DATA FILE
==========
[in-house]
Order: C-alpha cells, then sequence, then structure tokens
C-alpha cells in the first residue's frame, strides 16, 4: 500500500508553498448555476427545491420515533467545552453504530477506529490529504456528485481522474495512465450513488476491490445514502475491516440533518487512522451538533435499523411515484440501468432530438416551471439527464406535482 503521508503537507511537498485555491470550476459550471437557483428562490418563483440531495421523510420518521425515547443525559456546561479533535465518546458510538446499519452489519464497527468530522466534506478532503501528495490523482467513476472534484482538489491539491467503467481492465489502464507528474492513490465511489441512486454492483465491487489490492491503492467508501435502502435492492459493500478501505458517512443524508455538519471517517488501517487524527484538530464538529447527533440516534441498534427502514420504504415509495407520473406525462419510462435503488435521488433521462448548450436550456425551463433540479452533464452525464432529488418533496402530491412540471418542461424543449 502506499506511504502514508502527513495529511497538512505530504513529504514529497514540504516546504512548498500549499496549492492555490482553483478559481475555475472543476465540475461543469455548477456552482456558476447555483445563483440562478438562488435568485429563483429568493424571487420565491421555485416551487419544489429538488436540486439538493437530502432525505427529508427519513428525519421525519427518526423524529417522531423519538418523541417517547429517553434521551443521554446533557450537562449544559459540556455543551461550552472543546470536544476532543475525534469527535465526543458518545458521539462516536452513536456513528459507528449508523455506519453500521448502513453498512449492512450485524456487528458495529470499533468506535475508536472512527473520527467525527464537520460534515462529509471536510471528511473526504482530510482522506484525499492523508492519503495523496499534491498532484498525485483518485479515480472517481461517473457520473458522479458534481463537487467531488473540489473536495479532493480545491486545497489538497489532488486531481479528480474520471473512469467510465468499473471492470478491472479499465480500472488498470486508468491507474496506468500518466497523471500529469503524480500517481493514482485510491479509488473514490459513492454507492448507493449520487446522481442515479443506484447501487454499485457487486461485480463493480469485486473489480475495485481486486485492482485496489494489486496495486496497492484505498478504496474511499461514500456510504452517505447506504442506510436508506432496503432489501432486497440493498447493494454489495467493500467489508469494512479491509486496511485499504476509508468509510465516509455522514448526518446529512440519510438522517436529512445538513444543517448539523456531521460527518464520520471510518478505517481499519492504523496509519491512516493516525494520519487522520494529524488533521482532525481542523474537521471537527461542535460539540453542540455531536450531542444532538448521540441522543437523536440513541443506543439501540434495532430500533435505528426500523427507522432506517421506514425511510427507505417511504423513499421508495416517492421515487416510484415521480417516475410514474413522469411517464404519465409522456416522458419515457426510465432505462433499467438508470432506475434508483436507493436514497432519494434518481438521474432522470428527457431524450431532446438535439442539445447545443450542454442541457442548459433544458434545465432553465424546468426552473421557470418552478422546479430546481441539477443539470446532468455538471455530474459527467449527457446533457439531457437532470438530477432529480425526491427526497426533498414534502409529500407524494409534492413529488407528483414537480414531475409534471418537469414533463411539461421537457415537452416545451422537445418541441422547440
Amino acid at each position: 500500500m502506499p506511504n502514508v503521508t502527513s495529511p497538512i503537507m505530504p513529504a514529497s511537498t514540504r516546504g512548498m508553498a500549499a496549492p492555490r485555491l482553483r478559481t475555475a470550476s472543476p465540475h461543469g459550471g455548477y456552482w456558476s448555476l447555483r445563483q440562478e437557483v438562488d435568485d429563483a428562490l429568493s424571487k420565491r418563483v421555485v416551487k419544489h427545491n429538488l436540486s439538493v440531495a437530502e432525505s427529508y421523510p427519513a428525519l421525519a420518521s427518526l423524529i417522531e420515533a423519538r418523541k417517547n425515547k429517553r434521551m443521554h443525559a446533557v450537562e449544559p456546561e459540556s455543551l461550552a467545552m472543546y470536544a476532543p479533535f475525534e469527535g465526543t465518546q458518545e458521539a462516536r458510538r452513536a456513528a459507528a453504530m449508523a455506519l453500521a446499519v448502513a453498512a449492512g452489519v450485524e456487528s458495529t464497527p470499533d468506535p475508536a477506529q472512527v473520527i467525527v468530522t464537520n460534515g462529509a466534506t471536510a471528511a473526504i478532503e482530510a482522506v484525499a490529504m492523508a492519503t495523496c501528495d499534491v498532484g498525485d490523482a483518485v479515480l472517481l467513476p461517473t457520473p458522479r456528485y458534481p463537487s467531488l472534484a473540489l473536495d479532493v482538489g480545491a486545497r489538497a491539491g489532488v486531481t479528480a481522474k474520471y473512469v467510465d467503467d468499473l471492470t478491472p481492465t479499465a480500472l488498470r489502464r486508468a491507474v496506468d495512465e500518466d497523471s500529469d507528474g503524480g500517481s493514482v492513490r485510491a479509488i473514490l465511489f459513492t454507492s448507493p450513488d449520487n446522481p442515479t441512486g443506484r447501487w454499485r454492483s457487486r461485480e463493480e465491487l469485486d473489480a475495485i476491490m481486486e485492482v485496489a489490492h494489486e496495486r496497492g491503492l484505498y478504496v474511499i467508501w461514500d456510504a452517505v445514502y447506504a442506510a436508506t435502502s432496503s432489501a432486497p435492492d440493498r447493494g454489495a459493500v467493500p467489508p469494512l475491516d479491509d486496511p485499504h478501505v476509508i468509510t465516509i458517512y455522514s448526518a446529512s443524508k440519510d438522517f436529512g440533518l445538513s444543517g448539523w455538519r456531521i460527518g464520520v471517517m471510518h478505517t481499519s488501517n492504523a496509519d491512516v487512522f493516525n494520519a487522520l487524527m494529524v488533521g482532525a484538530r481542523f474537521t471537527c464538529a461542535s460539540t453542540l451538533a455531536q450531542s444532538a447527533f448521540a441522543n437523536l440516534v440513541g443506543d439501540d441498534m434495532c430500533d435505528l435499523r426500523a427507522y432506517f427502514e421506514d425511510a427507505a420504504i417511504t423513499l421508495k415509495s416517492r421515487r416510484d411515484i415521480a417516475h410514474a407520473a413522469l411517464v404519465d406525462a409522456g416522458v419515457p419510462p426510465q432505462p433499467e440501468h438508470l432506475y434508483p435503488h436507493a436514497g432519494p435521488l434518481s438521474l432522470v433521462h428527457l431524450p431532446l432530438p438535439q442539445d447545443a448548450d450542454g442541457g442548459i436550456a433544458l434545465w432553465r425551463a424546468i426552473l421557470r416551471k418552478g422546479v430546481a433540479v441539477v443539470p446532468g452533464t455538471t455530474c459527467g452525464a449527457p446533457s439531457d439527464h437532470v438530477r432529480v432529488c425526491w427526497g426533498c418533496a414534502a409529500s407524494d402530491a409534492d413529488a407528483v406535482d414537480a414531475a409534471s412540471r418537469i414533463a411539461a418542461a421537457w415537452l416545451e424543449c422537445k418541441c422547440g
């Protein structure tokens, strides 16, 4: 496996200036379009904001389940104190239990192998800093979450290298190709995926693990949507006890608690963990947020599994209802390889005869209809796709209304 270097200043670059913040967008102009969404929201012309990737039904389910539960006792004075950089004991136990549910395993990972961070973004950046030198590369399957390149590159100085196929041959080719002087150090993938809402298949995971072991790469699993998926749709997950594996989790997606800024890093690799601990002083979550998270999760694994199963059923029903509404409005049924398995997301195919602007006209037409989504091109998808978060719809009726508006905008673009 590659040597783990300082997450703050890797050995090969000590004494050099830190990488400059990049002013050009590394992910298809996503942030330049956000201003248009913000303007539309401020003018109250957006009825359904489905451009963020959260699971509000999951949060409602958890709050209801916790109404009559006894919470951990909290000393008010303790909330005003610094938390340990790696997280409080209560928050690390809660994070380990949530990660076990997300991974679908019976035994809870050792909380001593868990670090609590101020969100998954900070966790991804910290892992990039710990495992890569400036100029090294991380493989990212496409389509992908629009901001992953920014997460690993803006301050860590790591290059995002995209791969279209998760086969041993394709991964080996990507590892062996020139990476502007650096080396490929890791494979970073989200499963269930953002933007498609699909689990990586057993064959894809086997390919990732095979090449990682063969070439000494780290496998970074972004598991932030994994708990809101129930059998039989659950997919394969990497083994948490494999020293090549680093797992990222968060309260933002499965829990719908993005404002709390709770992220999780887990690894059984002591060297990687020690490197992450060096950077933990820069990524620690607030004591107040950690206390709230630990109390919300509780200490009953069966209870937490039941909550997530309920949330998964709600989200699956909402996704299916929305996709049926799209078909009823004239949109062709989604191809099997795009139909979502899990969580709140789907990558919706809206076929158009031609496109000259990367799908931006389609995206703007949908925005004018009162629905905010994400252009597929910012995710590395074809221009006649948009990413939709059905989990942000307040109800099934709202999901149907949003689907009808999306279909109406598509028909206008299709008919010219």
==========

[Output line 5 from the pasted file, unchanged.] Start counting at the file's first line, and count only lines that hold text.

């Protein structure tokens, strides 16, 4: 496996200036379009904001389940104190239990192998800093979450290298190709995926693990949507006890608690963990947020599994209802390889005869209809796709209304 270097200043670059913040967008102009969404929201012309990737039904389910539960006792004075950089004991136990549910395993990972961070973004950046030198590369399957390149590159100085196929041959080719002087150090993938809402298949995971072991790469699993998926749709997950594996989790997606800024890093690799601990002083979550998270999760694994199963059923029903509404409005049924398995997301195919602007006209037409989504091109998808978060719809009726508006905008673009 590659040597783990300082997450703050890797050995090969000590004494050099830190990488400059990049002013050009590394992910298809996503942030330049956000201003248009913000303007539309401020003018109250957006009825359904489905451009963020959260699971509000999951949060409602958890709050209801916790109404009559006894919470951990909290000393008010303790909330005003610094938390340990790696997280409080209560928050690390809660994070380990949530990660076990997300991974679908019976035994809870050792909380001593868990670090609590101020969100998954900070966790991804910290892992990039710990495992890569400036100029090294991380493989990212496409389509992908629009901001992953920014997460690993803006301050860590790591290059995002995209791969279209998760086969041993394709991964080996990507590892062996020139990476502007650096080396490929890791494979970073989200499963269930953002933007498609699909689990990586057993064959894809086997390919990732095979090449990682063969070439000494780290496998970074972004598991932030994994708990809101129930059998039989659950997919394969990497083994948490494999020293090549680093797992990222968060309260933002499965829990719908993005404002709390709770992220999780887990690894059984002591060297990687020690490197992450060096950077933990820069990524620690607030004591107040950690206390709230630990109390919300509780200490009953069966209870937490039941909550997530309920949330998964709600989200699956909402996704299916929305996709049926799209078909009823004239949109062709989604191809099997795009139909979502899990969580709140789907990558919706809206076929158009031609496109000259990367799908931006389609995206703007949908925005004018009162629905905010994400252009597929910012995710590395074809221009006649948009990413939709059905989990942000307040109800099934709202999901149907949003689907009808999306279909109406598509028909206008299709008919010219």